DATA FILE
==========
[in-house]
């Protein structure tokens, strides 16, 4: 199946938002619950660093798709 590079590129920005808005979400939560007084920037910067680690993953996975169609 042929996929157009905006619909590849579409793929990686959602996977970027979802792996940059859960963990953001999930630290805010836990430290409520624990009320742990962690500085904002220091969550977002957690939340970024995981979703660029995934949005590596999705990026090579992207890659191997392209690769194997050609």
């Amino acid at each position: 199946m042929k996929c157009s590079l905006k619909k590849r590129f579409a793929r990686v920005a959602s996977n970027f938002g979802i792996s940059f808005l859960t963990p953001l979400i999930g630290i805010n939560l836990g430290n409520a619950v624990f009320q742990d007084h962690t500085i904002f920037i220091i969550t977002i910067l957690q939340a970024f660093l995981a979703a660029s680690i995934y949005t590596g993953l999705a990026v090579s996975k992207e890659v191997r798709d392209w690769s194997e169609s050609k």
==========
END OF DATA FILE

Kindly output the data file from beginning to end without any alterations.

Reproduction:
[in-house]
């Protein structure tokens, strides 16, 4: 199946938002619950660093798709 590079590129920005808005979400939560007084920037910067680690993953996975169609 042929996929157009905006619909590849579409793929990686959602996977970027979802792996940059859960963990953001999930630290805010836990430290409520624990009320742990962690500085904002220091969550977002957690939340970024995981979703660029995934949005590596999705990026090579992207890659191997392209690769194997050609």
């Amino acid at each position: 199946m042929k996929c157009s590079l905006k619909k590849r590129f579409a793929r990686v920005a959602s996977n970027f938002g979802i792996s940059f808005l859960t963990p953001l979400i999930g630290i805010n939560l836990g430290n409520a619950v624990f009320q742990d007084h962690t500085i904002f920037i220091i969550t977002i910067l957690q939340a970024f660093l995981a979703a660029s680690i995934y949005t590596g993953l999705a990026v090579s996975k992207e890659v191997r798709d392209w690769s194997e169609s050609k």